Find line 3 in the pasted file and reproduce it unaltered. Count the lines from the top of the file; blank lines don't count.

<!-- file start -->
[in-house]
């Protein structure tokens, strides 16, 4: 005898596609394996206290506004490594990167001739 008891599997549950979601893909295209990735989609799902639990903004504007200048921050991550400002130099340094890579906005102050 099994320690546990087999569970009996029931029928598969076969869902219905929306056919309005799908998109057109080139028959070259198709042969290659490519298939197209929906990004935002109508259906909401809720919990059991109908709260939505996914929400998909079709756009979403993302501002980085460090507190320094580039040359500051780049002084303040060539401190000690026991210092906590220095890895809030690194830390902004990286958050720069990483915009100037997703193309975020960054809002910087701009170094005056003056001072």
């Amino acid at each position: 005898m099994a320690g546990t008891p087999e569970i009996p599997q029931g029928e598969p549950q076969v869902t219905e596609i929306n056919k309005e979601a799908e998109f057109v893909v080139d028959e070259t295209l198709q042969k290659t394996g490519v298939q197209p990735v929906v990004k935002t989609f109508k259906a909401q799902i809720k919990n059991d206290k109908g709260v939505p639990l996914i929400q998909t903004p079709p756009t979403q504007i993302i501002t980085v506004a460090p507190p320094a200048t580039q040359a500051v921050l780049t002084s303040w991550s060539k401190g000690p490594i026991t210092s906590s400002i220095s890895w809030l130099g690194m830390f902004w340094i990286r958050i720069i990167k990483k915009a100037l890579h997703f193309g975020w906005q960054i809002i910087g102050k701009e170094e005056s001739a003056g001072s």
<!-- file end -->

């Amino acid at each position: 005898m099994a320690g546990t008891p087999e569970i009996p599997q029931g029928e598969p549950q076969v869902t219905e596609i929306n056919k309005e979601a799908e998109f057109v893909v080139d028959e070259t295209l198709q042969k290659t394996g490519v298939q197209p990735v929906v990004k935002t989609f109508k259906a909401q799902i809720k919990n059991d206290k109908g709260v939505p639990l996914i929400q998909t903004p079709p756009t979403q504007i993302i501002t980085v506004a460090p507190p320094a200048t580039q040359a500051v921050l780049t002084s303040w991550s060539k401190g000690p490594i026991t210092s906590s400002i220095s890895w809030l130099g690194m830390f902004w340094i990286r958050i720069i990167k990483k915009a100037l890579h997703f193309g975020w906005q960054i809002i910087g102050k701009e170094e005056s001739a003056g001072s």